The Environment Ministry has drafted a plan to bury the ash of incinerated radioactive debris and sludge that is contaminated with more than 8,000 becquerels of radioactive cesium per kilogram in a carefully regulated manner to prevent leakage in final disposal sites.
The ministry submitted the draft plan to the Disaster-Related Waste Safety Assessment Committee, its advisory body, on Wednesday. The ministry will officially decide its policy on how to bury the radioactive ash by the end of August at the earliest.
In June, the ministry announced it would allow ash with radioactive cesium levels measuring less than 8,000 becquerels per kilogram to be buried. At that time, the ministry advised that ash exceeding that amount be temporarily stored.
Regarding how to bury ash exceeding 8,000 becquerels, the draft plan released on Wednesday said it is necessary to ensure that the contaminated ash would not mix with rainwater or groundwater.
The draft plan has suggested several possibilities, such as using disposal sites with roofs to shield the ash from rain water, a drainage treatment system to prevent underground water from being contaminated, placing the ash in highly durable containers or solidifying ash with cement.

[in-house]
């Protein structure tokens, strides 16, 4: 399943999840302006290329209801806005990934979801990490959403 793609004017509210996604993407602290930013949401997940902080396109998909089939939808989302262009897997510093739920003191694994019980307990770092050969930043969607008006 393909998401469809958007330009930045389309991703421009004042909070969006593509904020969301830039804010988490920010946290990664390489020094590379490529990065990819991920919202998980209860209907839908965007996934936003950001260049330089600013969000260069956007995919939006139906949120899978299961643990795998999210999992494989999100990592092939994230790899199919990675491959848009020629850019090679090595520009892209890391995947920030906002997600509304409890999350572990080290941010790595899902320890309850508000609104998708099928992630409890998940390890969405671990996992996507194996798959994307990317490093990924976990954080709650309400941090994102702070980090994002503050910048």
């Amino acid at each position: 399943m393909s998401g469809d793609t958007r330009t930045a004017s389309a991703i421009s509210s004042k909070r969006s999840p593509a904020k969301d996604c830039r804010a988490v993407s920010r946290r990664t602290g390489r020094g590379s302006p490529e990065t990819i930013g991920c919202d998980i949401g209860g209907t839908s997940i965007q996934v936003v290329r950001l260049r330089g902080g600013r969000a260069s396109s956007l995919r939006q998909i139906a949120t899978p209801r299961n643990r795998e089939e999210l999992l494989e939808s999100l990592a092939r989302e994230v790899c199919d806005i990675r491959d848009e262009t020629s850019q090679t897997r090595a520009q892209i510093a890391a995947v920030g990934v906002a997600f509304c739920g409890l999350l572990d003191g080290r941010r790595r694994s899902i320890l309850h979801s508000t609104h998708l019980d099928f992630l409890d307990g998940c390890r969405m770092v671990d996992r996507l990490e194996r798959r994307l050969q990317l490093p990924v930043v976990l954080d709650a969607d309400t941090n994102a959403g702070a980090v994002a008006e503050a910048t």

For ash contaminated with more than 100,000 becquerels per kilogram, the draft urged that isolated disposal sites similar to those used for toxic heavy metals be used.
The ministry did not expect that ash with more than 8,000 becquerels per kilogram would be detected outside of Fukushima Prefecture.
However, since late June, ash with more than 8,000 becquerels of radioactive cesium per kilogram was found in incineration facilities in Tokyo, Chiba and other prefectures.